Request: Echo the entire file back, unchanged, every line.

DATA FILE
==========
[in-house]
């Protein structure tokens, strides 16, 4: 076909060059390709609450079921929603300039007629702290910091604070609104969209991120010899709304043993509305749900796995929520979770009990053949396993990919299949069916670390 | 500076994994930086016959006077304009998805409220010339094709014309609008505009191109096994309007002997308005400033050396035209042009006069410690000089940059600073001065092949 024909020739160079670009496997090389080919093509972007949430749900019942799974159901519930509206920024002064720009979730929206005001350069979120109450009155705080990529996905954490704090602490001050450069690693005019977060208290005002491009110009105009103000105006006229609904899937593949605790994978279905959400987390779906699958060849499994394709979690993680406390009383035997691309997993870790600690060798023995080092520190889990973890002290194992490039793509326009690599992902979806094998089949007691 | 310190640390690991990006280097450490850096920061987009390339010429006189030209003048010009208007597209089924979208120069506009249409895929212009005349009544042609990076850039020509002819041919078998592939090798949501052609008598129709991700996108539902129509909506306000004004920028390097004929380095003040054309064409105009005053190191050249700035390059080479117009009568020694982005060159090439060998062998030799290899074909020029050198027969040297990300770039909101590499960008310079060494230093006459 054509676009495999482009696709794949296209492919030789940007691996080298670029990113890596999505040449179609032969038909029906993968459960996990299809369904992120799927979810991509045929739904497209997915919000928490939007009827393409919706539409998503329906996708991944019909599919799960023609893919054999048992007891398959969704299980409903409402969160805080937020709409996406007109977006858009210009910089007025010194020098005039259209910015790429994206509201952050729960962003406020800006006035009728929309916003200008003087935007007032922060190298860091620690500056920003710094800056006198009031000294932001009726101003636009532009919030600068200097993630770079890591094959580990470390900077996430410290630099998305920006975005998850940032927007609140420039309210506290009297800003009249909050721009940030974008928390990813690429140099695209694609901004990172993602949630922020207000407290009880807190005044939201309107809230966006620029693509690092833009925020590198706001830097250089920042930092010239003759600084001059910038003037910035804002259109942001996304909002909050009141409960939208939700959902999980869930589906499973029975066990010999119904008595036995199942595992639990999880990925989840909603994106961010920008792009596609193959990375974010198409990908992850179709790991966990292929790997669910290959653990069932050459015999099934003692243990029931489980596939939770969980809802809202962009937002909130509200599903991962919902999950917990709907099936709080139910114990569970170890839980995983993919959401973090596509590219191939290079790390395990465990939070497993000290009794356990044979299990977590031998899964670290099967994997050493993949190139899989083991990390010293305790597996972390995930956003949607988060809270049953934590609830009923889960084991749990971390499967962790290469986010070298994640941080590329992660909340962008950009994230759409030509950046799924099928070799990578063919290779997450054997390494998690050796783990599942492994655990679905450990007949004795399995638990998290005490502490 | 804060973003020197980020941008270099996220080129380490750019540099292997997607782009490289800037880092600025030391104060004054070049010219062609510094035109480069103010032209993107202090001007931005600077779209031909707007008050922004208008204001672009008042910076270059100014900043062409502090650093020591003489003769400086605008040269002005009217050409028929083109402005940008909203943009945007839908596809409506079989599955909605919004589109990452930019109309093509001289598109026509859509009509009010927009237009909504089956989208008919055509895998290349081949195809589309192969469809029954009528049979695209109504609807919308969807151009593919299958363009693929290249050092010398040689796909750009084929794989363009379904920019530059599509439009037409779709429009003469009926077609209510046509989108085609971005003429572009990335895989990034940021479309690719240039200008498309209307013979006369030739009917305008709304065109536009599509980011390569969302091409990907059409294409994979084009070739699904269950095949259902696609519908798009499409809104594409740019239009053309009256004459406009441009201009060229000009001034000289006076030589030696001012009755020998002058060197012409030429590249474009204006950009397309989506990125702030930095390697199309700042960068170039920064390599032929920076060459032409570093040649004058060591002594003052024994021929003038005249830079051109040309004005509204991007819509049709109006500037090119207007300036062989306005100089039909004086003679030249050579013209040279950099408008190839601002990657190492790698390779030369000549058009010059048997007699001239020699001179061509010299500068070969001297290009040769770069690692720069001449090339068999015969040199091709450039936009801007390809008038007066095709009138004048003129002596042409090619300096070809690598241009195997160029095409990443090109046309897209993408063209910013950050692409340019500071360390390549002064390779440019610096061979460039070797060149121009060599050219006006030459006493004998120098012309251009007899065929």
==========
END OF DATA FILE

[in-house]
């Protein structure tokens, strides 16, 4: 076909060059390709609450079921929603300039007629702290910091604070609104969209991120010899709304043993509305749900796995929520979770009990053949396993990919299949069916670390 | 500076994994930086016959006077304009998805409220010339094709014309609008505009191109096994309007002997308005400033050396035209042009006069410690000089940059600073001065092949 024909020739160079670009496997090389080919093509972007949430749900019942799974159901519930509206920024002064720009979730929206005001350069979120109450009155705080990529996905954490704090602490001050450069690693005019977060208290005002491009110009105009103000105006006229609904899937593949605790994978279905959400987390779906699958060849499994394709979690993680406390009383035997691309997993870790600690060798023995080092520190889990973890002290194992490039793509326009690599992902979806094998089949007691 | 310190640390690991990006280097450490850096920061987009390339010429006189030209003048010009208007597209089924979208120069506009249409895929212009005349009544042609990076850039020509002819041919078998592939090798949501052609008598129709991700996108539902129509909506306000004004920028390097004929380095003040054309064409105009005053190191050249700035390059080479117009009568020694982005060159090439060998062998030799290899074909020029050198027969040297990300770039909101590499960008310079060494230093006459 054509676009495999482009696709794949296209492919030789940007691996080298670029990113890596999505040449179609032969038909029906993968459960996990299809369904992120799927979810991509045929739904497209997915919000928490939007009827393409919706539409998503329906996708991944019909599919799960023609893919054999048992007891398959969704299980409903409402969160805080937020709409996406007109977006858009210009910089007025010194020098005039259209910015790429994206509201952050729960962003406020800006006035009728929309916003200008003087935007007032922060190298860091620690500056920003710094800056006198009031000294932001009726101003636009532009919030600068200097993630770079890591094959580990470390900077996430410290630099998305920006975005998850940032927007609140420039309210506290009297800003009249909050721009940030974008928390990813690429140099695209694609901004990172993602949630922020207000407290009880807190005044939201309107809230966006620029693509690092833009925020590198706001830097250089920042930092010239003759600084001059910038003037910035804002259109942001996304909002909050009141409960939208939700959902999980869930589906499973029975066990010999119904008595036995199942595992639990999880990925989840909603994106961010920008792009596609193959990375974010198409990908992850179709790991966990292929790997669910290959653990069932050459015999099934003692243990029931489980596939939770969980809802809202962009937002909130509200599903991962919902999950917990709907099936709080139910114990569970170890839980995983993919959401973090596509590219191939290079790390395990465990939070497993000290009794356990044979299990977590031998899964670290099967994997050493993949190139899989083991990390010293305790597996972390995930956003949607988060809270049953934590609830009923889960084991749990971390499967962790290469986010070298994640941080590329992660909340962008950009994230759409030509950046799924099928070799990578063919290779997450054997390494998690050796783990599942492994655990679905450990007949004795399995638990998290005490502490 | 804060973003020197980020941008270099996220080129380490750019540099292997997607782009490289800037880092600025030391104060004054070049010219062609510094035109480069103010032209993107202090001007931005600077779209031909707007008050922004208008204001672009008042910076270059100014900043062409502090650093020591003489003769400086605008040269002005009217050409028929083109402005940008909203943009945007839908596809409506079989599955909605919004589109990452930019109309093509001289598109026509859509009509009010927009237009909504089956989208008919055509895998290349081949195809589309192969469809029954009528049979695209109504609807919308969807151009593919299958363009693929290249050092010398040689796909750009084929794989363009379904920019530059599509439009037409779709429009003469009926077609209510046509989108085609971005003429572009990335895989990034940021479309690719240039200008498309209307013979006369030739009917305008709304065109536009599509980011390569969302091409990907059409294409994979084009070739699904269950095949259902696609519908798009499409809104594409740019239009053309009256004459406009441009201009060229000009001034000289006076030589030696001012009755020998002058060197012409030429590249474009204006950009397309989506990125702030930095390697199309700042960068170039920064390599032929920076060459032409570093040649004058060591002594003052024994021929003038005249830079051109040309004005509204991007819509049709109006500037090119207007300036062989306005100089039909004086003679030249050579013209040279950099408008190839601002990657190492790698390779030369000549058009010059048997007699001239020699001179061509010299500068070969001297290009040769770069690692720069001449090339068999015969040199091709450039936009801007390809008038007066095709009138004048003129002596042409090619300096070809690598241009195997160029095409990443090109046309897209993408063209910013950050692409340019500071360390390549002064390779440019610096061979460039070797060149121009060599050219006006030459006493004998120098012309251009007899065929």